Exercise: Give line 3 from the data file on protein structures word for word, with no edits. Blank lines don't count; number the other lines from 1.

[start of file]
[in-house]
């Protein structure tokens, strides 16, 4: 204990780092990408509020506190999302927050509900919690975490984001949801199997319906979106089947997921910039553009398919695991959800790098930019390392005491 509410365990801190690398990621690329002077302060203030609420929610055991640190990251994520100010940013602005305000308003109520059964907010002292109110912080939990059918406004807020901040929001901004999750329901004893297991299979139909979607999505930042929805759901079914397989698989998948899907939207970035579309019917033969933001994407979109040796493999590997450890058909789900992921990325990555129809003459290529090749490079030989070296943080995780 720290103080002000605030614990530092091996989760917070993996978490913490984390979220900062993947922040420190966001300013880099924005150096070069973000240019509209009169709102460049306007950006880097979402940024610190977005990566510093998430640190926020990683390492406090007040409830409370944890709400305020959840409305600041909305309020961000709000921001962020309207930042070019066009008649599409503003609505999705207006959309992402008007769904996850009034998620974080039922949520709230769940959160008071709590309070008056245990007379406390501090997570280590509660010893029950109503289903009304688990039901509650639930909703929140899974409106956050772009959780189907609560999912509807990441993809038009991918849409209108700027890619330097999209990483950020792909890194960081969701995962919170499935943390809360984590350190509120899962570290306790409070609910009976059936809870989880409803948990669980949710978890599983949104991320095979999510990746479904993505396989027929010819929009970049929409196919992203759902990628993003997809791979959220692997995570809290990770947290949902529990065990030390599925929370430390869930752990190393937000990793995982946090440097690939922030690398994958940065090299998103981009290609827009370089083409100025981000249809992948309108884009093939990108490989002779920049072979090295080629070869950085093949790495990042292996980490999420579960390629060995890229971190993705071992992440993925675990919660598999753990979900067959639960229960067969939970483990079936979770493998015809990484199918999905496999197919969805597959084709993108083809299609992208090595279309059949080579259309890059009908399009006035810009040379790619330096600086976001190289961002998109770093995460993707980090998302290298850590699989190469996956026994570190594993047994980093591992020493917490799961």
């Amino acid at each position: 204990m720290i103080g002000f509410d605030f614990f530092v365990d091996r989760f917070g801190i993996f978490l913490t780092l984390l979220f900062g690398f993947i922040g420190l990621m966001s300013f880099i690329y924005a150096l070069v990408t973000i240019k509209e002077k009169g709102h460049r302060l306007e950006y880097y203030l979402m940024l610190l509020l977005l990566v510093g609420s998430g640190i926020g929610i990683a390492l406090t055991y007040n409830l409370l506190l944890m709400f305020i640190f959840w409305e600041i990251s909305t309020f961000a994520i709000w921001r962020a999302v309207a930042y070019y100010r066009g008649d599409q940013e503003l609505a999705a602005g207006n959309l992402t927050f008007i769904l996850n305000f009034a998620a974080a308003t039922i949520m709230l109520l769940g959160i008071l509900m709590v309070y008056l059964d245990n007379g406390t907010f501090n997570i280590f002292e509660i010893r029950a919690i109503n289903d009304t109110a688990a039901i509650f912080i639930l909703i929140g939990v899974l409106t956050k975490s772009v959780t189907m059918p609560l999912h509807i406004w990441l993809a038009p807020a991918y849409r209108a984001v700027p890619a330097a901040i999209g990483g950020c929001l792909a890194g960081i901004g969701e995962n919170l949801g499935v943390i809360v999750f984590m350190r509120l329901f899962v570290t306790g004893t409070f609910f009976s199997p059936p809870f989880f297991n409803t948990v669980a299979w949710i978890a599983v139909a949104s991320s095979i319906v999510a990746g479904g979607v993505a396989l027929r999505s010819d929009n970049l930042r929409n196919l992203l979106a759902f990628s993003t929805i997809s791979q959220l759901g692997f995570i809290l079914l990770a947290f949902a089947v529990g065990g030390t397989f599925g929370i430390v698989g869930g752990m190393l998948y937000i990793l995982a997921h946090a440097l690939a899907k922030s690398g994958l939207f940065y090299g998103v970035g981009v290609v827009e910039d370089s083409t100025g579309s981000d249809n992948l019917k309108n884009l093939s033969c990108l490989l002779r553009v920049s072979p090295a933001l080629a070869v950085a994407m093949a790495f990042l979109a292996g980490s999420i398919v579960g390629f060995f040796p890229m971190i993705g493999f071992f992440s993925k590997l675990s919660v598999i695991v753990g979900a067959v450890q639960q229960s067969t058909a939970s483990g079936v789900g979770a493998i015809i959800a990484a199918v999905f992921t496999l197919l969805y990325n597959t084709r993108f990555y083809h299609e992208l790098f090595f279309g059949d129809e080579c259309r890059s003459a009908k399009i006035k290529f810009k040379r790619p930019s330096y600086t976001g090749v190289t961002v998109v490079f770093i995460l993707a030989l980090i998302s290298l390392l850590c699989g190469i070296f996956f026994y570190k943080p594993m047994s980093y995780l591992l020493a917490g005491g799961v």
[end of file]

């Amino acid at each position: 204990m720290i103080g002000f509410d605030f614990f530092v365990d091996r989760f917070g801190i993996f978490l913490t780092l984390l979220f900062g690398f993947i922040g420190l990621m966001s300013f880099i690329y924005a150096l070069v990408t973000i240019k509209e002077k009169g709102h460049r302060l306007e950006y880097y203030l979402m940024l610190l509020l977005l990566v510093g609420s998430g640190i926020g929610i990683a390492l406090t055991y007040n409830l409370l506190l944890m709400f305020i640190f959840w409305e600041i990251s909305t309020f961000a994520i709000w921001r962020a999302v309207a930042y070019y100010r066009g008649d599409q940013e503003l609505a999705a602005g207006n959309l992402t927050f008007i769904l996850n305000f009034a998620a974080a308003t039922i949520m709230l109520l769940g959160i008071l509900m709590v309070y008056l059964d245990n007379g406390t907010f501090n997570i280590f002292e509660i010893r029950a919690i109503n289903d009304t109110a688990a039901i509650f912080i639930l909703i929140g939990v899974l409106t956050k975490s772009v959780t189907m059918p609560l999912h509807i406004w990441l993809a038009p807020a991918y849409r209108a984001v700027p890619a330097a901040i999209g990483g950020c929001l792909a890194g960081i901004g969701e995962n919170l949801g499935v943390i809360v999750f984590m350190r509120l329901f899962v570290t306790g004893t409070f609910f009976s199997p059936p809870f989880f297991n409803t948990v669980a299979w949710i978890a599983v139909a949104s991320s095979i319906v999510a990746g479904g979607v993505a396989l027929r999505s010819d929009n970049l930042r929409n196919l992203l979106a759902f990628s993003t929805i997809s791979q959220l759901g692997f995570i809290l079914l990770a947290f949902a089947v529990g065990g030390t397989f599925g929370i430390v698989g869930g752990m190393l998948y937000i990793l995982a997921h946090a440097l690939a899907k922030s690398g994958l939207f940065y090299g998103v970035g981009v290609v827009e910039d370089s083409t100025g579309s981000d249809n992948l019917k309108n884009l093939s033969c990108l490989l002779r553009v920049s072979p090295a933001l080629a070869v950085a994407m093949a790495f990042l979109a292996g980490s999420i398919v579960g390629f060995f040796p890229m971190i993705g493999f071992f992440s993925k590997l675990s919660v598999i695991v753990g979900a067959v450890q639960q229960s067969t058909a939970s483990g079936v789900g979770a493998i015809i959800a990484a199918v999905f992921t496999l197919l969805y990325n597959t084709r993108f990555y083809h299609e992208l790098f090595f279309g059949d129809e080579c259309r890059s003459a009908k399009i006035k290529f810009k040379r790619p930019s330096y600086t976001g090749v190289t961002v998109v490079f770093i995460l993707a030989l980090i998302s290298l390392l850590c699989g190469i070296f996956f026994y570190k943080p594993m047994s980093y995780l591992l020493a917490g005491g799961v």